Research for the The Laramie Project, Moisés Kaufman’s internationally successful play, began one month after a horrific crime occurred in the city of Laramie, Wyoming. Members of Kaufman’s theatrical group, Tectonic Theater Project, volunteered to travel with their director from New York City to the wide-open ranges of the West in order to gather in-person interviews from Laramie’s populace. The idea was to capture the emotions, reflections, and reactions of the people who were most closely related to the crime—the brutal beating and subsequent death of a young college student. Was this a hate crime? Or was it a random, senseless assault and robbery? No matter which, Kaufman’s objective was to explore the issues of homosexuality, religion, class, economics, education, and non-traditional lifestyles through the residents’ raw responses to the incident. How did this crime define the culture, not just of this Western town, but of the entire United States?
In 1998, Matthew Shepard, a twenty-one-year-old gay student registered at the University of Wyoming, was tied to a cattle fence, beaten about the head, robbed, and left to die on a bitterly cold night in October. Eighteen hours later, he was accidentally discovered by a biker, who had trouble believing that the figure he saw attached to the fence was human. Police and ambulances were dispatched, and Shepard was taken to a local hospital; all to no avail. Shepard was beyond recovery. He never regained consciousness and died several days later due to his head injuries. Two local young men were charged with the crime.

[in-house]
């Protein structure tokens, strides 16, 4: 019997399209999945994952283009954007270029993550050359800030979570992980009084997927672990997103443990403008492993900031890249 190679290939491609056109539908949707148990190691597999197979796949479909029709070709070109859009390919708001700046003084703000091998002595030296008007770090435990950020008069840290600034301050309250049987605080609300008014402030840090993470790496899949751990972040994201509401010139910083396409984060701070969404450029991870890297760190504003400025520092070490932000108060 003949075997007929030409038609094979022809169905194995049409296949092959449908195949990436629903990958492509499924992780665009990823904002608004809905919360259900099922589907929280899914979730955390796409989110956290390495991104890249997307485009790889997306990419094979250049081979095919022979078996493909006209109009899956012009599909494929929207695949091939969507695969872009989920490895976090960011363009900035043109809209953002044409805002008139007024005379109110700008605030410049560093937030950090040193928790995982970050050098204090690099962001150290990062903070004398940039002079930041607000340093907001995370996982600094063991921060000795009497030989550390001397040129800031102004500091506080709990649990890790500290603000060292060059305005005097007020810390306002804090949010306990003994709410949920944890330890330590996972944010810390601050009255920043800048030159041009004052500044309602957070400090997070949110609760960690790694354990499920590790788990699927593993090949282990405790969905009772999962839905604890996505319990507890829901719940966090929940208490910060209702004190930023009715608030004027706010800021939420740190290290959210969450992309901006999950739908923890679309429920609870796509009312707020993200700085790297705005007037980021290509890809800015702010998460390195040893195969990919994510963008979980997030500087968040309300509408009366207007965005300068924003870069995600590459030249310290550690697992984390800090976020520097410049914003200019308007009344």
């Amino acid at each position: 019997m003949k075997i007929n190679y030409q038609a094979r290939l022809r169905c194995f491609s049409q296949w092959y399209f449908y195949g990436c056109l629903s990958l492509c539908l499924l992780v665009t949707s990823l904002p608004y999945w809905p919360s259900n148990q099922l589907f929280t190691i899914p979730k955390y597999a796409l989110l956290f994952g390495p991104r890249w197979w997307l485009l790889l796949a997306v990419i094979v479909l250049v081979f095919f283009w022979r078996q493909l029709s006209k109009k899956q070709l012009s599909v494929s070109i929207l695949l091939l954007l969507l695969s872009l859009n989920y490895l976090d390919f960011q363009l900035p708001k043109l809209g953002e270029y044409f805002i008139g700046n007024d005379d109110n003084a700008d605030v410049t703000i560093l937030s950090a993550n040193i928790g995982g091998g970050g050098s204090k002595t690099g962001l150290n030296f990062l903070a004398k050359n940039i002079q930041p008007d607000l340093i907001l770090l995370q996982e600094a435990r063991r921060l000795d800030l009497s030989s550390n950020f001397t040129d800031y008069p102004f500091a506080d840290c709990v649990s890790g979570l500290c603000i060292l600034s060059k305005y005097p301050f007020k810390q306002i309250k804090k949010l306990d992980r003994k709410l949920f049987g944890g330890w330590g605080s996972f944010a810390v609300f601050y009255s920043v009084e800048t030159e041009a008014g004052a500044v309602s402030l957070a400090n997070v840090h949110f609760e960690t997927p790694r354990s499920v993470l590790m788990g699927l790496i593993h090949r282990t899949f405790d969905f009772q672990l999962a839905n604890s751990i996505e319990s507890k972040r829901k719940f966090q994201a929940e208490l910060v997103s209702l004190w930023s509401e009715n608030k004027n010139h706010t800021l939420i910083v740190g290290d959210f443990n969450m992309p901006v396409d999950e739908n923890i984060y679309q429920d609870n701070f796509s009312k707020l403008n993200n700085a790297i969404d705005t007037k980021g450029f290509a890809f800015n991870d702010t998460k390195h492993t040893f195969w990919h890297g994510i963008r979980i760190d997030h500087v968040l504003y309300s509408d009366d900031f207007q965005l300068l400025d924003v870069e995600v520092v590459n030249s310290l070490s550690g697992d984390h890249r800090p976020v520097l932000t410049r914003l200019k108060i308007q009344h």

The play is based on more than 400 interviews with about 100 Laramie residents, as well as journal entries from the members of Tectonic Theater Project and Kaufman, as they reflect on their own reactions to the crime and to the interviews they carried out. Structured as a documentary, it attempts to reenact the events that occurred on that fateful night.
The play opened at the Denver Theater Center in March 2000 and two months later moved to Union Square Theater in New York, where it ran for five months. Later, HBO and the Sundance Theater Lab turned the play into a film, which Kaufman also directed. It was presented on opening night of the 2002 Sundance Film Festival, with Sundance founder Robert Redford making a special appearance to introduce the movie. Kaufman received two Emmy Award nominations as director and writer of the film.